IMPORTAT NOTE (9/26/12) : I do not work with Rebar, I’m just an independent researcher interested in urbanism and maps. The thematic maps below are NOT meant to be taken as “official” PARK(ing) Day statistics. They are based on the points people have plotted on the PARK(ing) Day 2012 Google Map as of the Saturday after the event. My purpose of this post and these maps is threefold: (1) I want to promote more discussion about PARK(ing) Day, (2) I want to hopefully improve the accuracy in the number of pop-ups reported, and (3) i’m trying to incite a little friendly competition between cities and states, which will hopefully increase the number of parks for 2013. Thanks for all the great feedback from folks.
If you didn’t already know, PARK(ing) Day is an annual worldwide event where artists, designers and citizens transform metered parking spots into temporary public parks. While PARK(ing) Day is a truly global event, with hundreds of pop-up parks around the world, I wanted to place the event in the US context, to look at participation levels across the nation.
So which US State won? Well, no one really “wins” PARK(ing) Day, but in my opinion, every state and city that was able to pull off a park is a winner, and those states that couldn’t get a park together this year, hey… PARK(ing) Day 2013 will be here before you know it.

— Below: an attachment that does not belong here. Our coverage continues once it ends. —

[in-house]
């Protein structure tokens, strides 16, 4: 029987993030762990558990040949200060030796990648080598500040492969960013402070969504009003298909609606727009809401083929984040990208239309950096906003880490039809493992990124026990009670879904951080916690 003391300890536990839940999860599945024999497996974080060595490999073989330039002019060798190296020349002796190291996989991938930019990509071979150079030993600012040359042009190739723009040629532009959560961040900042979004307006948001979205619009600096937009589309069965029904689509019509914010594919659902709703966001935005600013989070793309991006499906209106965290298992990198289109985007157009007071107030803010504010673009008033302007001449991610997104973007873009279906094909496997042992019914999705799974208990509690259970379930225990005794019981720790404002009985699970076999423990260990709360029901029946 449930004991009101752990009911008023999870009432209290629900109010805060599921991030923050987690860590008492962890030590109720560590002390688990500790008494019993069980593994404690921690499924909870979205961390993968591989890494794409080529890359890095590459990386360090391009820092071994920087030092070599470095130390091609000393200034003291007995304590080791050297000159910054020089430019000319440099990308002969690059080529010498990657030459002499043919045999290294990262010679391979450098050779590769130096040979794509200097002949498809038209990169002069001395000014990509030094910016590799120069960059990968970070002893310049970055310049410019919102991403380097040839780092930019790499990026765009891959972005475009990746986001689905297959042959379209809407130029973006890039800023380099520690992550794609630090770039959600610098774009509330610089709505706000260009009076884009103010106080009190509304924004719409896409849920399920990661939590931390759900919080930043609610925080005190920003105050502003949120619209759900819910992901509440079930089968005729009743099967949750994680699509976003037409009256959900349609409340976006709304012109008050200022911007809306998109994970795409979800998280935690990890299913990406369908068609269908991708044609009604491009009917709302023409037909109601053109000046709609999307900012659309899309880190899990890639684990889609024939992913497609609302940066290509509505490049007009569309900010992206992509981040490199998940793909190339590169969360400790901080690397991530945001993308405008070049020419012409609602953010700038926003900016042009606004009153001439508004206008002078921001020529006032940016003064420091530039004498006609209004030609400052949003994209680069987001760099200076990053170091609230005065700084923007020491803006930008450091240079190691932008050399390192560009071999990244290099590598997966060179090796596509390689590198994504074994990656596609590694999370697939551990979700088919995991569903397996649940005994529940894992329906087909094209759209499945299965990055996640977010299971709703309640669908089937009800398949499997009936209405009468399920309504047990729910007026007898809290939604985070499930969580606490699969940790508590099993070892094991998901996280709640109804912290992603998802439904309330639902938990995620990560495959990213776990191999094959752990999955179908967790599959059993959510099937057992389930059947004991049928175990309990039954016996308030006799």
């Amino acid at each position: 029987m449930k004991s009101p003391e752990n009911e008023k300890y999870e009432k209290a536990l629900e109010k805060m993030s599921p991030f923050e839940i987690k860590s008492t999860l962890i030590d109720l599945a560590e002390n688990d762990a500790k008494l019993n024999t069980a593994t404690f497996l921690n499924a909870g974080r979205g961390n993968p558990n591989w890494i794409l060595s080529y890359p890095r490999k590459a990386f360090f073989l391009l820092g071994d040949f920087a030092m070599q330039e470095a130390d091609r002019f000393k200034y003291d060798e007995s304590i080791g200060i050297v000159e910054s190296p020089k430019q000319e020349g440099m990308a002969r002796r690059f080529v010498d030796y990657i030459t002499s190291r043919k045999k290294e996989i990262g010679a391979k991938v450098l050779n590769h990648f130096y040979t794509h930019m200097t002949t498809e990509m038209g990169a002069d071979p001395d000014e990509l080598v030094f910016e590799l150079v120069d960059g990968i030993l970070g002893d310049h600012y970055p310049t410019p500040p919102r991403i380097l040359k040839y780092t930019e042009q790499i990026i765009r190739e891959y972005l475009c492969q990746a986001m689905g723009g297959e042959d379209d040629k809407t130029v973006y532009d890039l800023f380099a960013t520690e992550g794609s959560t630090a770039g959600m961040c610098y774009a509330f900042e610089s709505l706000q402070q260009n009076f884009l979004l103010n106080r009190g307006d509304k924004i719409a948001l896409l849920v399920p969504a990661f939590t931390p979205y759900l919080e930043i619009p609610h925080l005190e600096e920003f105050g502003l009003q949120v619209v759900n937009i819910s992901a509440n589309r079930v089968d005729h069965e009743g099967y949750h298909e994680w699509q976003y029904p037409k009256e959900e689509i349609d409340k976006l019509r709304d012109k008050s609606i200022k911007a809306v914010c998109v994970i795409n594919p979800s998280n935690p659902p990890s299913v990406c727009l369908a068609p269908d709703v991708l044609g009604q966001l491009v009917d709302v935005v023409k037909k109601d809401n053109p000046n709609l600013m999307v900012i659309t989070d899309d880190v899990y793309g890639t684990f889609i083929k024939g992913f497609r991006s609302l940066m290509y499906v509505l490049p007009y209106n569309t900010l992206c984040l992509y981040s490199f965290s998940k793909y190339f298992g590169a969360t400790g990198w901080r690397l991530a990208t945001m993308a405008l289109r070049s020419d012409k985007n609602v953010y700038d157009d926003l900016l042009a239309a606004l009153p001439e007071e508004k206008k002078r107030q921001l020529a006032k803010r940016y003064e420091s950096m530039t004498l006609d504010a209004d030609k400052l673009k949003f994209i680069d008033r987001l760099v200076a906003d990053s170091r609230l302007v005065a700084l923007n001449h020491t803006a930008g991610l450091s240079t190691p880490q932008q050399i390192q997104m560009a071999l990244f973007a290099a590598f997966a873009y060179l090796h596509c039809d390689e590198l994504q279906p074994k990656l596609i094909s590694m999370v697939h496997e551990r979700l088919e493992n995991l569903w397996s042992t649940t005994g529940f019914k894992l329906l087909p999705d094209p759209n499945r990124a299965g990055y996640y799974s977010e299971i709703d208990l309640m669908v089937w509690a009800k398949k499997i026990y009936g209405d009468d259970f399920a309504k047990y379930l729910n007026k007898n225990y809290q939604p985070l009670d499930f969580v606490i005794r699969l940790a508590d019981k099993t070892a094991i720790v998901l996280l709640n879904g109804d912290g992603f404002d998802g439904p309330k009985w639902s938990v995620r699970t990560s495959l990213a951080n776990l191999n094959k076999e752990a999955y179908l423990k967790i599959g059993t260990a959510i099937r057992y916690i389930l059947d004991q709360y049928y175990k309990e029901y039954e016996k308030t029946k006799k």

After I downloaded the KML data for the park locations from the official PARK(ing) Day map last night (the Saturday after the event), there were 890 parks plotted on the Google Maps site by participants worldwide – 582 of which were in the US.* While there are probably some parks being added here and there in the days after PARK(ing) Day 2012, I went ahead and decided make some maps. So if you feel your state is underrepresented due to late additions to the Google Map, let me know, and I’ll remake the maps soon.
This first map shows the number of pop-ups per state, with California way out there in the lead. The top five states by number of parks were:
#1 California (195 parks)
#2 Pennsylvania (37 parks)
#3 Maryland (34 parks)
#4 Kentucky (31 parks)
#5 New York (29 parks)
The second map makes for a better state to state comparison by calculating the number of people per parks in each state. The states with the most parks per resident were:
#1 Kentucky (1 park for every 139,979 residents)
#2 Maine (1 park for every 147,596 residents)
– (D.C. had 1 park for every 150,431 residents, 4 parks total)
#3 Oregon (1 park for every 166,568 residents)
#4 Maryland (1 park for every 169,810 residents)
#5 California (1 park for every 191,046 residents)
*586 was the US total by Sunday afternoon ET.